Diesel prices, moral crisis

An elegy written in my brand new car

akash

Akash Deep Ashok | January 18, 2013



Six months since I started driving a diesel hatchback — feeling proud and smarter than the rest every time I am at a fuel station — I am suddenly told by everyone that decontrol of diesel prices is good for the economy. It was necessary. And maybe they are right.

I am told that diesel deregulation would also augur well for the current account deficit. It offers a possibility of rationalisation in crude imports in the country. It strengthens the Reserve Bank of India’s hand in reducing rates — the central bank has been highlighting for some time the need to reduce fiscal deficit. Although inflation will rise on account of higher diesel prices, that should be offset by the lower deficit.

I am told that the move will improve the market sentiment, a must for reviving the economy, and will also mean a pruning of the fiscal deficit. Together, the two will send a positive signal to rating agencies.

I flip fast and furious through reams of pink newspapers to find an ally in my crusade against crude taking north but find none. I find some solace in a few political parties announcing bandhs against the price hike but their reasons are diagonally opposed to mine. They talk about the proverbial common man who has since acquired a cult status in the political arena, so much so that he is difficult to identify now — the aam aadmi, the mango man.

The Congress, of course, is the party of the aam aadmi. When the BJP calls for a bandh against diesel price hike, it insists to be espousing his cause. And Arvind Kejriwal has named his party after this man. But do not confuse this man with those crowds of “dented, painted” girls braving water cannons at India Gate. He is not among them. He is mythical. He lives wherever.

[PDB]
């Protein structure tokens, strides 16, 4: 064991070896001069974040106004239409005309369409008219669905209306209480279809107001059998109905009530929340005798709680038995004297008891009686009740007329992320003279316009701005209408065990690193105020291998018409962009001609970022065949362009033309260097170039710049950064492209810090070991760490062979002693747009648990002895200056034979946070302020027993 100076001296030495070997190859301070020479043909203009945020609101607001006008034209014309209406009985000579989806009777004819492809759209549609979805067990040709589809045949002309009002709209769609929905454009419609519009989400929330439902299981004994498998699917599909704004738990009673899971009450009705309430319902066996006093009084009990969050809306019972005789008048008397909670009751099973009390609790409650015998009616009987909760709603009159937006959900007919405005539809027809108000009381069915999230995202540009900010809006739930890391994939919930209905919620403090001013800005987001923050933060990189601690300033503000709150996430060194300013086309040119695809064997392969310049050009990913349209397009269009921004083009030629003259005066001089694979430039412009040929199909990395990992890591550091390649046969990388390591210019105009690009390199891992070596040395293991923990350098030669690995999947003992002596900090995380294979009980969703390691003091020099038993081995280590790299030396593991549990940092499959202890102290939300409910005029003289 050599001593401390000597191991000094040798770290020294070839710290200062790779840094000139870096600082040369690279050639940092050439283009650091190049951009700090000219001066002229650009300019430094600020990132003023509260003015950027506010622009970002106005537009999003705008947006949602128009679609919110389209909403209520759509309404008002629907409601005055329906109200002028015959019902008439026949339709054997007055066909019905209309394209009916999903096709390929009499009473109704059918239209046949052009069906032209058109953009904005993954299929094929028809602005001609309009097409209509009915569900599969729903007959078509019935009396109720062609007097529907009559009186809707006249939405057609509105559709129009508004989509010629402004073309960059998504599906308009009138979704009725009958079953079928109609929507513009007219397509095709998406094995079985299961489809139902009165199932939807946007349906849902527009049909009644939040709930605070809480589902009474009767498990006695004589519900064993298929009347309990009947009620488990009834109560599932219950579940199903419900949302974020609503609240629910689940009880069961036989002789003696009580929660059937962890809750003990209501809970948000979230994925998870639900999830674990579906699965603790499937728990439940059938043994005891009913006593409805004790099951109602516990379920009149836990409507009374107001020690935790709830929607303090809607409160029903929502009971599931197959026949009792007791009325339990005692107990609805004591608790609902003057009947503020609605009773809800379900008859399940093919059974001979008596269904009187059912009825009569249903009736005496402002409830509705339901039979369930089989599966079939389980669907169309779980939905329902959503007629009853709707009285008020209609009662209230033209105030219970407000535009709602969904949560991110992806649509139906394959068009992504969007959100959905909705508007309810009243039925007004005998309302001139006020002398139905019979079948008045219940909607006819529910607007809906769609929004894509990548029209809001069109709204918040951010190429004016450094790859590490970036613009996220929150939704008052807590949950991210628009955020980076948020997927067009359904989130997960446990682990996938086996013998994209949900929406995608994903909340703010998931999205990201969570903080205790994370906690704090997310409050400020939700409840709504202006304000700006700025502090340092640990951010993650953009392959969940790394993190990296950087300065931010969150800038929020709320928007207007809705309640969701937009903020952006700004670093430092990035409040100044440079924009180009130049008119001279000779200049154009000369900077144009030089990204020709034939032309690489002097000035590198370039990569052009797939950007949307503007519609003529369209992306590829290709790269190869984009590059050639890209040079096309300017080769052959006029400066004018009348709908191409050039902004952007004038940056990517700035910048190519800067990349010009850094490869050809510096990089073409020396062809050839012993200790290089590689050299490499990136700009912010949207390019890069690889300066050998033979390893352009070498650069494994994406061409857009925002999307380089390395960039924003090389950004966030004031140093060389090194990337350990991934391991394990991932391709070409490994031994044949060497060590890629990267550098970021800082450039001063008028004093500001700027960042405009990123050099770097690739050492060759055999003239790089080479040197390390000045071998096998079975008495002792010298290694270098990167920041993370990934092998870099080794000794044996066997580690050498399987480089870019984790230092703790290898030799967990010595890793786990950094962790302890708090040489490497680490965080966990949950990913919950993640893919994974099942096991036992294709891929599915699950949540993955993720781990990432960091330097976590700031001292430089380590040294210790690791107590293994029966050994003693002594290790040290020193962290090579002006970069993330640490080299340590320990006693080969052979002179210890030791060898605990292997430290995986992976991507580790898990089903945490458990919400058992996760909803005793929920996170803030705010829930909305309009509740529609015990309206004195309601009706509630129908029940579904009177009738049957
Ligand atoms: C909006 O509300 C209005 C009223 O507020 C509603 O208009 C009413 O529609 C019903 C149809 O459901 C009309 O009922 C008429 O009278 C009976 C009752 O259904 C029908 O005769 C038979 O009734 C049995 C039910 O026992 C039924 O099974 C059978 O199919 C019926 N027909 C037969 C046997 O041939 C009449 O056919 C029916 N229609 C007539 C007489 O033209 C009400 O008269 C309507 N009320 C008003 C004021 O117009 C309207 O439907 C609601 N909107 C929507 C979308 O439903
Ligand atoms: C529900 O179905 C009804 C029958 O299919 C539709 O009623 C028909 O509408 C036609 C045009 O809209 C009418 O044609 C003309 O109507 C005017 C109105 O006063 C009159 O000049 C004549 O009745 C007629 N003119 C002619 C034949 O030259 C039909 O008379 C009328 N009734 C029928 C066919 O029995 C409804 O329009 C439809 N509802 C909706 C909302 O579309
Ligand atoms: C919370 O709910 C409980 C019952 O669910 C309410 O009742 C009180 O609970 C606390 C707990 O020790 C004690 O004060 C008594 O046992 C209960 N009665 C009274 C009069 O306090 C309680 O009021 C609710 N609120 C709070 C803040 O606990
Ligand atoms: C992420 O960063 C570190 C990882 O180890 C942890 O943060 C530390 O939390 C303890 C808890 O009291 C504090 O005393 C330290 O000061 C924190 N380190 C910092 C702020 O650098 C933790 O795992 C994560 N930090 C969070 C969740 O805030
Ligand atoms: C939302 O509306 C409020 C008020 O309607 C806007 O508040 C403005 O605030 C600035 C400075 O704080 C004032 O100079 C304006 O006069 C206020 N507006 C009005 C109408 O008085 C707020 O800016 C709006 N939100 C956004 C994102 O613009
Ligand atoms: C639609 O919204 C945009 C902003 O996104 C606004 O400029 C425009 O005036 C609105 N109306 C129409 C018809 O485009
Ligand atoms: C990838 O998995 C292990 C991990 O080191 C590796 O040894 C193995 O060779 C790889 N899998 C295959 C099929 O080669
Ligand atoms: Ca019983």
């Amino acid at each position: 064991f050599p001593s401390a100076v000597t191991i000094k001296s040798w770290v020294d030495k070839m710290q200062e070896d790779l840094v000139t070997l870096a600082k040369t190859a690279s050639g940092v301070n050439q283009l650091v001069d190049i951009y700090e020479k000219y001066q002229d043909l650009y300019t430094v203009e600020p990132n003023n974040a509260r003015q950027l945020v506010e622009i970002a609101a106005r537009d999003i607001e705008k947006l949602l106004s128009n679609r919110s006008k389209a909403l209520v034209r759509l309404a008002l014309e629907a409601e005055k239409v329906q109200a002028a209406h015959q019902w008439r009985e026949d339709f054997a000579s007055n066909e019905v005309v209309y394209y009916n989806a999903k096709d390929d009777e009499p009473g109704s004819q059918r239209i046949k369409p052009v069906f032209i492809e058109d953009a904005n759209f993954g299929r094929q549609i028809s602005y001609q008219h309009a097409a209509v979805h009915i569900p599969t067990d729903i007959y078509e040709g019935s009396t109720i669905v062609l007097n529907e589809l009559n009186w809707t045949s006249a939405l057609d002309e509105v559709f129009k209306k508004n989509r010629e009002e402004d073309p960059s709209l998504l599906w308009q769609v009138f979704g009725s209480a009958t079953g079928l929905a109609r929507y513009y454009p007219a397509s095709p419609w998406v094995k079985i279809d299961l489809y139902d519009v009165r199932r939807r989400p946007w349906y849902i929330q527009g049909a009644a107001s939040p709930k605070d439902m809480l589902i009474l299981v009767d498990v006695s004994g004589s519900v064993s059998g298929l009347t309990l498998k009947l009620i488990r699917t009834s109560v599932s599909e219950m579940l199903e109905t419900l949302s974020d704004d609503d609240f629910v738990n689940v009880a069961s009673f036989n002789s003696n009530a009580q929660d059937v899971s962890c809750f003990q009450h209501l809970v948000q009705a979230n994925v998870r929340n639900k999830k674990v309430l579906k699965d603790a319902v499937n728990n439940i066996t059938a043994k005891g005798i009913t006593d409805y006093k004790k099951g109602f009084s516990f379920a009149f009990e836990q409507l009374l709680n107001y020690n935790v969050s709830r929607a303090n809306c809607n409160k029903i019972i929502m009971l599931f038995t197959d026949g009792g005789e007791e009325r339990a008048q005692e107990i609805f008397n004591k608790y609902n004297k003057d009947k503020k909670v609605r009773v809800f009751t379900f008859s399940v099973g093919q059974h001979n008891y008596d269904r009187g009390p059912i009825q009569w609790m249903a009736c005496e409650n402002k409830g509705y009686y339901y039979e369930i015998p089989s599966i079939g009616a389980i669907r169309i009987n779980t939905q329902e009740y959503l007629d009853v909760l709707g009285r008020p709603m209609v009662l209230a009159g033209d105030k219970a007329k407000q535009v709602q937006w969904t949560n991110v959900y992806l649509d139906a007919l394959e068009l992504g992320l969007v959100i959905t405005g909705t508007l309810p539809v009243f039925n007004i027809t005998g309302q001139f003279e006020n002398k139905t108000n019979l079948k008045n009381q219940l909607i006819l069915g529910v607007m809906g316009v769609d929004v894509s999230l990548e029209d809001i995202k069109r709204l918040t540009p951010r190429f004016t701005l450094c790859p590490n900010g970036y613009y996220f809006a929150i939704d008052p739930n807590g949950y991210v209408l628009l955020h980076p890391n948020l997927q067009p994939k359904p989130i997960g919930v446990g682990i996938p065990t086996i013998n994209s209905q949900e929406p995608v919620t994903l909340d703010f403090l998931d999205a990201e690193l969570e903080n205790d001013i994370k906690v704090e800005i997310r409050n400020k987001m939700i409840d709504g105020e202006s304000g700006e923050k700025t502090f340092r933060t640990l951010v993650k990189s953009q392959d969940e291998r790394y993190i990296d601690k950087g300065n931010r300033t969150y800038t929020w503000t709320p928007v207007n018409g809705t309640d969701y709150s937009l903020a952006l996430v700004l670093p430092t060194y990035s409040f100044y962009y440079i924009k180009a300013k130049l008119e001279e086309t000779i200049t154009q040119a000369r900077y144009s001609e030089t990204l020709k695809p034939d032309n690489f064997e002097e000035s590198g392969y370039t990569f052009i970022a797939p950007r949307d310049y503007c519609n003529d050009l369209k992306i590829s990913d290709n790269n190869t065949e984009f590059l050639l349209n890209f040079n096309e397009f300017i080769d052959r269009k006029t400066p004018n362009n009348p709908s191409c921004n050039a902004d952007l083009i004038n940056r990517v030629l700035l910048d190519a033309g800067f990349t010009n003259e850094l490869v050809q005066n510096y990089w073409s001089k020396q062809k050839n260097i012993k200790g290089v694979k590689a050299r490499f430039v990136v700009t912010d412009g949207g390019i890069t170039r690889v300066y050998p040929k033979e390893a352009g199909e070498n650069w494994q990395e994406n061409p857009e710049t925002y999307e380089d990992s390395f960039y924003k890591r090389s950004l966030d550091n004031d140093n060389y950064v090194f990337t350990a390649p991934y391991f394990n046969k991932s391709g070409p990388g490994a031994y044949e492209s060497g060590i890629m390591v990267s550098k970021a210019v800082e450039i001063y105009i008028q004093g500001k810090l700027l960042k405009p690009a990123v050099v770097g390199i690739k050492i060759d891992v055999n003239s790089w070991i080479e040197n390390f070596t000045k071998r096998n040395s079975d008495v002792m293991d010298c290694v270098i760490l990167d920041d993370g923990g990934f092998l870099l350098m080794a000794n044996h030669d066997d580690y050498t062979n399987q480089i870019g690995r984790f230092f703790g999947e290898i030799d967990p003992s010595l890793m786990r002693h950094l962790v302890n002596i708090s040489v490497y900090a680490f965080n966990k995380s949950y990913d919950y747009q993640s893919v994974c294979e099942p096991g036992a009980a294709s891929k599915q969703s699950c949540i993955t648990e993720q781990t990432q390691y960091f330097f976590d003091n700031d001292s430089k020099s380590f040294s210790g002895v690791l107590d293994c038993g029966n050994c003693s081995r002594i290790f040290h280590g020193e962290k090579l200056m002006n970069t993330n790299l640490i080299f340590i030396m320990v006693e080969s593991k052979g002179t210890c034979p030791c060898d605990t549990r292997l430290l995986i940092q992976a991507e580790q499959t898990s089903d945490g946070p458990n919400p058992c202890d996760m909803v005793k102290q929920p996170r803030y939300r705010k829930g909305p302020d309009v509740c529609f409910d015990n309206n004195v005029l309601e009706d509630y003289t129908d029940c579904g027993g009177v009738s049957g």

And then I read former finance minister and parliamentary standing committee on finance chairman Yashwant Sinha saying that the government’s idea of taxing the super-rich was bad because it would end up taxing the honest and salaried more. “If the super rich are considered to be those with Rs 10 lakh taxable income in a year then you are reaching out to the upper crust of the middle class and not really reaching out to high net worth individuals (HNIs),” he says.

So now I begin to get it. Maybe you should, too. We are certainly not the common man. We are the super rich.

And this rich man, when he thought of acting smart and shelled out an additional Rs 2.5 lakh to buy a diesel variant because the worm of petrol prices on the graphs achieved incredible speed, had to be like this. The salesman who sold me this white elephant (by the way the colour is intoxicantly named ‘symphony silver’) justified the additional Rs 2.5 lakh saying the government taxes diesel variants more so that it also earns while you save all the years you choose to drive this.

Kinda true. But then the government suddenly got smarter and I’ll now pay more on the diesel as well.

But the religion is with the government. The kingdom of heaven shall always belong to the common man (politically corrected version). And the rich, in my case maybe the super rich, stand less chances of entering the kingdom of gods than a camel going through the eye of a needle (Matthew 19:24). So have I got to reconcile with my costly dud and look for a camel instead?

 

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